Musings

The Courage of Authentic Choice

I haven’t been blogging much lately. My last post was in October. That’s over four months ago.

One of the things I’ve found difficult about blogging is trying to decide what’s worth writing about. What can I say to the world that’s actually useful and valuable?

I feel like I have a responsibility to provide high-quality content. I feel as if I can’t say anything that could hurt anyone in any way. What if I give a piece of advice and someone takes it and it doesn’t work for them, or worse, causes damage? It’s too much pressure. It makes blogging scary.

And so perhaps I should just write about my own experiences in life. At least then I’m not trying to give advice that could go awry. But would anyone really be interested in hearing my experiences, as-is, with no real purpose other than to share? Experiences that may not make much sense, but are real and authentic and as messy as life actually is?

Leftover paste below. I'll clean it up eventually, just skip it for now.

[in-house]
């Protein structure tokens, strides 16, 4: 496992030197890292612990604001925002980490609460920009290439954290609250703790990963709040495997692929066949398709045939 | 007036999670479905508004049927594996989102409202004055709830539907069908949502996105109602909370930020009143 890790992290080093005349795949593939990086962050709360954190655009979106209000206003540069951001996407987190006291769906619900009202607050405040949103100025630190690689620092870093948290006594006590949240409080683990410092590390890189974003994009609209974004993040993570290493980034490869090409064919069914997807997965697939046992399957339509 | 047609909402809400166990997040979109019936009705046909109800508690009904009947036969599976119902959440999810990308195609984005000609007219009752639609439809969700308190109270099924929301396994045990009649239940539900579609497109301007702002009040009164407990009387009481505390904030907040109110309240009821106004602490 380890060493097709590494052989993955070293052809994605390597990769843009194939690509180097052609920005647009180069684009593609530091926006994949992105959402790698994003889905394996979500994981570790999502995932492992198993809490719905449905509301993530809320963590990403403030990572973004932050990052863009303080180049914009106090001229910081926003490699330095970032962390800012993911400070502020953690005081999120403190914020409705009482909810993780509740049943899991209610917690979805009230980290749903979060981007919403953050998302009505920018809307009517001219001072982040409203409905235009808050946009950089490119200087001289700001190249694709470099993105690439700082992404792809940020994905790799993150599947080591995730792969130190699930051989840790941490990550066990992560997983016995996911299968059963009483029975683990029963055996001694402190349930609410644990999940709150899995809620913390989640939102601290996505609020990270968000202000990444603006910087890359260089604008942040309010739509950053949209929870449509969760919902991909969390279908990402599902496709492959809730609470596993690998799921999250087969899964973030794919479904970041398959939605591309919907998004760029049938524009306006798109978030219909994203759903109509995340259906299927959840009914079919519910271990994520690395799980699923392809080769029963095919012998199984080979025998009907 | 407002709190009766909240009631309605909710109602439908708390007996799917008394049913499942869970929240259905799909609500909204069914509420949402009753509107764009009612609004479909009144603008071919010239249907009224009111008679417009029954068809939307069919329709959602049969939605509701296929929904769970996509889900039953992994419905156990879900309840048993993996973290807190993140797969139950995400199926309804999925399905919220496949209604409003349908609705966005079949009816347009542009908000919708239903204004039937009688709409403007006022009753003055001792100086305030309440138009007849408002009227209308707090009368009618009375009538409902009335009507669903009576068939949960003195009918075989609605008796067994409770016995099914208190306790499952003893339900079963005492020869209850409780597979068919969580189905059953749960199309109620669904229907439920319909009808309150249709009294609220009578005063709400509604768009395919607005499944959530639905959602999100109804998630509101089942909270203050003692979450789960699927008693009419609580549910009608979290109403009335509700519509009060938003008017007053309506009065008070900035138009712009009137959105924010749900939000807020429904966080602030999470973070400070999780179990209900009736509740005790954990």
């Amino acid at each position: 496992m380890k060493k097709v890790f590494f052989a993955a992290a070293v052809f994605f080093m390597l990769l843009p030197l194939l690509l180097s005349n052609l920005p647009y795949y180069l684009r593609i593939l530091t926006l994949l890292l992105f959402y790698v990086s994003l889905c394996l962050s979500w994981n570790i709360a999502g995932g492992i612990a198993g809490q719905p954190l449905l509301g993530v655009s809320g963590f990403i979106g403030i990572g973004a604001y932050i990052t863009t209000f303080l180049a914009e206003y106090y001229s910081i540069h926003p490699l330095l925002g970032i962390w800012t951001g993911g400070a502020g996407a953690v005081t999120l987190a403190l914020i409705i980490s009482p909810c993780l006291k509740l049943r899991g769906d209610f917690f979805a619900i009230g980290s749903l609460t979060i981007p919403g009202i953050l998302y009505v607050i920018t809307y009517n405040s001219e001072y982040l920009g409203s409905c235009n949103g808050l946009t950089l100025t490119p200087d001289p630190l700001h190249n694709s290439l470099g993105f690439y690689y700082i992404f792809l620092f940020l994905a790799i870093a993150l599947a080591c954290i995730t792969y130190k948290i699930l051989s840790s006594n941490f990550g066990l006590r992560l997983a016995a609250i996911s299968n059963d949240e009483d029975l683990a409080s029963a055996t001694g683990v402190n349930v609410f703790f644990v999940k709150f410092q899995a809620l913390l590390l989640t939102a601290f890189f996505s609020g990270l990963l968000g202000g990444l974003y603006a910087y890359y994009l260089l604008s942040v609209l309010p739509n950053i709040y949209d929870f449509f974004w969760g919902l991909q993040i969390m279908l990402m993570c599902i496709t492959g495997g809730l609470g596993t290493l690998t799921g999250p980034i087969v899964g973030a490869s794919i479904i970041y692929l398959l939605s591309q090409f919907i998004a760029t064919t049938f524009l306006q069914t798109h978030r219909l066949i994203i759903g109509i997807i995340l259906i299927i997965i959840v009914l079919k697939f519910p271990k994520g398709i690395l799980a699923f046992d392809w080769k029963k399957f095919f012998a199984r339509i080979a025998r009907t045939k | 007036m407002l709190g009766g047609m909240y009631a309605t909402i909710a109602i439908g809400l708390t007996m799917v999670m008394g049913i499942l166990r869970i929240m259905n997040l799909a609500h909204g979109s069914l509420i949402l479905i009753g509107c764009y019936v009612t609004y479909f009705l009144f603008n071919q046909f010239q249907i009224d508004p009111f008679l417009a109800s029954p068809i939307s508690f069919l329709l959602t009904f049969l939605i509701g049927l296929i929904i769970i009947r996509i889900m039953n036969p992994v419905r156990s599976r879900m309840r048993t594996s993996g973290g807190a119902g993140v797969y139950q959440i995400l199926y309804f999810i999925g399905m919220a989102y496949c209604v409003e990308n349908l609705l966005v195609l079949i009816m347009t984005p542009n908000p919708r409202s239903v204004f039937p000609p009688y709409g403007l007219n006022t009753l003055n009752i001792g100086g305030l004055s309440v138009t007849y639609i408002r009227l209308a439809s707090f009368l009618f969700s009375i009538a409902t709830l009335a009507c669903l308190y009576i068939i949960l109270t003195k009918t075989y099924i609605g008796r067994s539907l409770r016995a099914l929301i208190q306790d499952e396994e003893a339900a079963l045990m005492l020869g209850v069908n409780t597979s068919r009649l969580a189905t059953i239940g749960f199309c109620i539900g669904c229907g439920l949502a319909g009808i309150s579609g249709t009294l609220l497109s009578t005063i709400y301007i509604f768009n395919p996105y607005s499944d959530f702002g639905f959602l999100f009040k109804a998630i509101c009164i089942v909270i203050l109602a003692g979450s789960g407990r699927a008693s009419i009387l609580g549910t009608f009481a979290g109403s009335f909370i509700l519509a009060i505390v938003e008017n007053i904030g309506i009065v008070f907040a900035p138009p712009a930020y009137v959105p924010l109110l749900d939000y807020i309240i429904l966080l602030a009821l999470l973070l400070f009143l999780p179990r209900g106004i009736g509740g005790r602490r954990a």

Perhaps.

Maybe just sharing my humanity is enough. Maybe then people can relate to me and that lets them feel a little less alone.

Let’s try that, then. Let’s try sharing my humanity. My messiness. My as-is experiences.

Ok, here goes…

You know how when people give out breakup advice, they always preface it with something like, “you may think your situation doesn’t apply here, but trust us, you’re not unique”?

Well, I’d like to disagree with them. I am unique. And so are a lot of people.

Here’s the thing. So much modern breakup advice talks about removing your ex-partner from your life completely. Going cold turkey. Essentially treating them like they didn’t matter, that they never mattered.

And that just doesn’t work for me.

You see, my partner and I broke up back in November. Maybe this is why I haven’t been blogging, or maybe not. Who knows? But here’s the thing…we’re still friends. Good friends. Best friends.